This is a difficult book to read, due to the tragic nature of Plath's mental illness and death.  It is recommended for ages 15 and older, and I would suggest that guideline be followed.   In her letter to the Reader, Hemphill states that at age 15, she "had this dark, fierce place inside me that no one quite understood and I myself couldn't articulate."  As a teenager, she related to Sylvia in an "almost eerie way."  This book is important because it might speak to writers, especially young women caught somewhere in those angst-ridden years between girlhood and womanhood.  It might help them find a voice.  On the other hand, I worry about girls who may be depressed themselves and idolize Plath's tragic end.  The gravity of this book requires a reader who can handle its weightiness. 

Awards and Reviews
  • Michael L. Printz Honor Book, 2008
  • Myra Cohn Livingston Award, 2008
  • ALA Best Book for Young Adults, 2008
  • Kirkus Editor's Choice, 2008
  • Cybil's Finalist, 2008
  • Southern California Council on Literature for Children and Young People Award, 2008
  • New York Public Library Books for the Teen Age, 2007
"An intimate, comprehensive, imaginative view of a life that also probes the relationships between poetry and creativity, mental fragility, love, marriage, and betrayal. ...This accomplished, creative story may ignite new interest in Plath's original works."--Gillian Engberg, Booklist (February 15, 2007)

"Hemphill rises to the challenge of capturing the life of a poet through poetry itself; the end result is a collection of verse worthy of the artist whom it portrays."--Jill Heritage Maza, School Library Journal (March 1, 2007)

"Hemphill will immerse the mature student and many adults in Plath's life and work and motivate them to learn more about Plath and other poets."--Lucy Schall, Voice of Youth Advocates (April 1, 2007)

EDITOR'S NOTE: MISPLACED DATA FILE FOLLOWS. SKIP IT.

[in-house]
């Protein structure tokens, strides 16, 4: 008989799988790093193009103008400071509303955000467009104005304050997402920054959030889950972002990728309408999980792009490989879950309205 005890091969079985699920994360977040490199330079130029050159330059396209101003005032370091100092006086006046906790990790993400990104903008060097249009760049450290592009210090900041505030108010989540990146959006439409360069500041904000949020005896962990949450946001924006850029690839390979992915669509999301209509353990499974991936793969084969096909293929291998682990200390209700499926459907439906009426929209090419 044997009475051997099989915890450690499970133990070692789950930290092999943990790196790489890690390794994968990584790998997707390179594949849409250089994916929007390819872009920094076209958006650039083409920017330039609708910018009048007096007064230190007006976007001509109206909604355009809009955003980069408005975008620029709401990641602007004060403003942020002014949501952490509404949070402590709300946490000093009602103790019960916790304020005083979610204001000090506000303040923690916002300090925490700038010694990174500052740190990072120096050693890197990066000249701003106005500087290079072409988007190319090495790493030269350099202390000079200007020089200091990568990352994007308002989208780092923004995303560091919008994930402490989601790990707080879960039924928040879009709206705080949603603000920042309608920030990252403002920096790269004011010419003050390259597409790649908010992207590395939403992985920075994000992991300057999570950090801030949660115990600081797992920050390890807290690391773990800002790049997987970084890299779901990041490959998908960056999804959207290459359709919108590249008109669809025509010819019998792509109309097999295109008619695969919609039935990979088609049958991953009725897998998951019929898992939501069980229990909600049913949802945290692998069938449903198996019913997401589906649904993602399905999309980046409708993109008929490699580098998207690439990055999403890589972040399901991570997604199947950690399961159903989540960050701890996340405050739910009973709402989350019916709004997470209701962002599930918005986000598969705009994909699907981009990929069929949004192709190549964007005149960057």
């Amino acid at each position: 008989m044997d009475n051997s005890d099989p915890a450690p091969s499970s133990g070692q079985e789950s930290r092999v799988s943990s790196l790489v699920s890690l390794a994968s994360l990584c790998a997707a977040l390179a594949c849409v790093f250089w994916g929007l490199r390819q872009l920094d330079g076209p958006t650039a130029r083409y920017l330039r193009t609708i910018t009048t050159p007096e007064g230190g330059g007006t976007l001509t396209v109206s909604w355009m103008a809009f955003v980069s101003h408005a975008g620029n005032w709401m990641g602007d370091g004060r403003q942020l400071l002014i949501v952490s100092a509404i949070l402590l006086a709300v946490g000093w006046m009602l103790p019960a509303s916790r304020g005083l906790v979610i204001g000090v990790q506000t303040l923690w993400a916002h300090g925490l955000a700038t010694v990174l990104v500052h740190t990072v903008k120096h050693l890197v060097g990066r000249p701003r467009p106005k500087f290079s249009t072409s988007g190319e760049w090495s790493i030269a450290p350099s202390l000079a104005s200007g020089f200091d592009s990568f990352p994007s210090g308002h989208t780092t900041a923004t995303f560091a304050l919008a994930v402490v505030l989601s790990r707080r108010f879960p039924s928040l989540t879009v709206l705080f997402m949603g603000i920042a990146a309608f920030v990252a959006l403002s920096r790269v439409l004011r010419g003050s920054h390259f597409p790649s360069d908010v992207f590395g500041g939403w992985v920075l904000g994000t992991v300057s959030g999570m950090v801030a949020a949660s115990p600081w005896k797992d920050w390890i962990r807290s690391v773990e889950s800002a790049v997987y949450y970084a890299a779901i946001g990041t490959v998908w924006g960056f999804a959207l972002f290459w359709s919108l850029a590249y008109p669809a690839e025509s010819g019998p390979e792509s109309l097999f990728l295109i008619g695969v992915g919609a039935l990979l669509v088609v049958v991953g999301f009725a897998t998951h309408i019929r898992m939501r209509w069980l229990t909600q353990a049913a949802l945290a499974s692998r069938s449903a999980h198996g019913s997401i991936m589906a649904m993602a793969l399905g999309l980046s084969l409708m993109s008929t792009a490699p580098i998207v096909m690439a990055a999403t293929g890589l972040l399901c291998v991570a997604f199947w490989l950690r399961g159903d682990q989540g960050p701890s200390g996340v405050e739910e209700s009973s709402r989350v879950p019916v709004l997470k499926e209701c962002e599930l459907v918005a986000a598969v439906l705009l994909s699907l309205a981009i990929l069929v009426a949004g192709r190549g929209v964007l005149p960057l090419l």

Lesson Extensions
This is a highly literary book, best suited for Junior or Senior English, as the recommended reading age is 15 or older, due to disturbing issues such as suicide.  However, it would have great value for students who are interested in poetry as a means of self-expression or for those who are interested in the literary canon, as Plath is a major 20th century poet.

Using the principal of poetry to describe events in an author's life, a literature teacher could use this book as a model for an alternative to a regular biography report.  Students could chose a poet, and then report on three major events in that poet's life in verse form.  An extension of that might be to have them replicate the poet's style, which could also be modeled from Hemphill's book.

Any of these poems would be well-suited as a springboard for crafting Sylvia's response to the people in her life.  For example, students could craft Sylvia's response to a poem her mother or to one by her male admirers or her husband Ted Hughes.  This would be a good exercise in understanding point of view.

Hemphill uses annotations within the text to tell the biographical story that sparked the occasion for the poem.  Students could study the circumstances surrounding the major poems of other famous writers and write annotations for those poems much as Hemphill has done, thus forming connections between the poem and the poet's life.

Vital Stats
Hemphill, Stephanie.  2007.  Your Own, Sylvia: a Verse Portrait of Sylvia Plath.  New York: Knopf.  ISBN: 0-7686-3863-9

Note:  I downloaded and read this book via Kindle Cloud Reader.  Thus, no pages are given for specific quotations referred to in the above review.  I found out the hard way that it is nearly impossible to conduct literary analysis of a complex piece of literature using an e-reader.